Looks like the GEICO Honda team is going to be switching gear sponsors for 2009. Word on the street is that they are leaving No Fear and going with Fox for next year.
Don’t forget to check out the third wave of cool things we’re auctioning off for the Blair Morgan Recovery Fund on eBay. Included is some Fox Yamaha gear that Stewie wore at the U.S. Open, CTi braces, DV gear, and much, much more. Just search for “Blair Morgan” on eBay or read my blog from earlier today.
Here’s the WMA’s Miki Keller to get us all caught up on Women’s MX:
Some big news for women’s pro motocross this month came in the form of ESPN’s announcement about offering equal prize money for men and women in the 2009 Summer X Games. This is a big boost to women’s motocross. Not just for morale – being treated as equals and recognized for their skill - but also for making it more viable for women to have a career in racing. I spoke to Ashley Fiolek, Sherri Cruse (silver medalist), and Vanessa Florentino (second fastest in qualifying) about it and they are all very excited about the announcement and are looking forward to dedicating even more time training for the event. You can bet, with what will likely be the biggest payday of the year, the women racers are going to push the sport of Women’s Moto X to whole new level. If you didn’t catch ABC’s coverage of the inaugural women’s moto X racing at X Games you can check out here.
While you're on EXPN’s website, you might want check out the photo gallery on some of the top women athletes in action sports, including Tarah Gieger and Vanessa Florentino.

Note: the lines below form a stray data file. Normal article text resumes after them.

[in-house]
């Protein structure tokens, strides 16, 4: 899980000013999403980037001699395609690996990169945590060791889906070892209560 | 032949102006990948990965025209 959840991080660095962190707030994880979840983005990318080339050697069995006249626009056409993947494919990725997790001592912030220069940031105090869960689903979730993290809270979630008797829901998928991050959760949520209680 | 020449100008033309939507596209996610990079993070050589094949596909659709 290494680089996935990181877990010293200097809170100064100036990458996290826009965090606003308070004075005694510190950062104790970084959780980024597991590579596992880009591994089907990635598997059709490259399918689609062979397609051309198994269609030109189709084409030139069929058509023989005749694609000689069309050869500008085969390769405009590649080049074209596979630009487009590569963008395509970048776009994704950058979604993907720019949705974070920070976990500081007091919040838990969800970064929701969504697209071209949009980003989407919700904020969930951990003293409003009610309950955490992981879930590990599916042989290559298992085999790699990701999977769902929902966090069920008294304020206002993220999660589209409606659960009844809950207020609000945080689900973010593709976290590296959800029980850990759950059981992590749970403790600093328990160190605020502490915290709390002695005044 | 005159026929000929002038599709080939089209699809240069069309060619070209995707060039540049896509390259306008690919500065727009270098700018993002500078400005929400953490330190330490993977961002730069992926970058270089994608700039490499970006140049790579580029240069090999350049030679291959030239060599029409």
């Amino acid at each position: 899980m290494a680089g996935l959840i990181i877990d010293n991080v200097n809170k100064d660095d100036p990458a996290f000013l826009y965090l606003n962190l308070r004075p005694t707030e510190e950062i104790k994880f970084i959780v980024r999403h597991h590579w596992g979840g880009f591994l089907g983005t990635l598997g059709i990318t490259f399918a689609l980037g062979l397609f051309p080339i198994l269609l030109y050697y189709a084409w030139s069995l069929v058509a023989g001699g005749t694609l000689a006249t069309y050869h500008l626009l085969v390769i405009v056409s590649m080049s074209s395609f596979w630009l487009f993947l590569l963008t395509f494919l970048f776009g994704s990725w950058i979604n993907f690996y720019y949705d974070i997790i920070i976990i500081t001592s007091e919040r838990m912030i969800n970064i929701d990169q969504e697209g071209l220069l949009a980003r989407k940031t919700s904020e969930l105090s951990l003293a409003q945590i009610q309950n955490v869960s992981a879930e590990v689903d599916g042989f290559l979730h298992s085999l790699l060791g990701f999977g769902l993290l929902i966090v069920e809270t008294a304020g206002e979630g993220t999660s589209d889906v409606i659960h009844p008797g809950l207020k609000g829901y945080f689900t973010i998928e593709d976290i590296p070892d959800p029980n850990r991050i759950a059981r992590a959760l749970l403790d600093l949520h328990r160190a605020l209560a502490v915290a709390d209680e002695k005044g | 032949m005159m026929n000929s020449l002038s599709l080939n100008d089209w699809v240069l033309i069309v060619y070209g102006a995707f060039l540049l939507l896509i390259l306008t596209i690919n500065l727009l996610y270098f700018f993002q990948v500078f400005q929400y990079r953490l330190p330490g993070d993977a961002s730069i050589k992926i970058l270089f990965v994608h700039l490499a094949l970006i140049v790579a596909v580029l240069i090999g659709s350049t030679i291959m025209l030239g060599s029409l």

The other big story so far this month for women’s MX is that the 2008 WMA National Champion Ashley Fiolek is on the cover of the December issue of Transworld Motocross - another milestone for women’s motocross. Fiolek is the first woman racer in history to be featured on the cover of a nationally distributed U.S. motocross magazine in action (noting that, 21 years ago, the legendary Mercedes Gonzales made history by being on the cover of Dirt Rider for a bike-test shootout). Also, Tarah Gieger had a breakthrough by being on the cover of regional publications MotoPlayground and Holeshot Magazine, after winning the WMA Cup in 2004. In addition, you could say Fiolek achieved another milestone by being featured on two nationally distributed U.S. motocross magazines in one year. (Fiolek was an inset photo on the cover of the September issue of Racer X.) These are big hits for the sport with hopefully more good things to come.
Speaking of good things to come, Sara Price was spotted racing the Lake Elsinore GP last weekend. The Monster Energy Team Green Kawasaki racer is looking to turn pro in 2009 and is already expected to be a podium contender. She won both the Women's class and the Intermediate class at Lake Elsinore.
Lastly, congrats to Lindsey Scheltema on being the new Miss Arenacross. Lindsey raced the WMA Pro Nationals in 2006 before a suffering some pretty rough injuries from practice crash and finished an impressive eleventh at Hangtown.
Our northern friend Danny Brault sent us this update: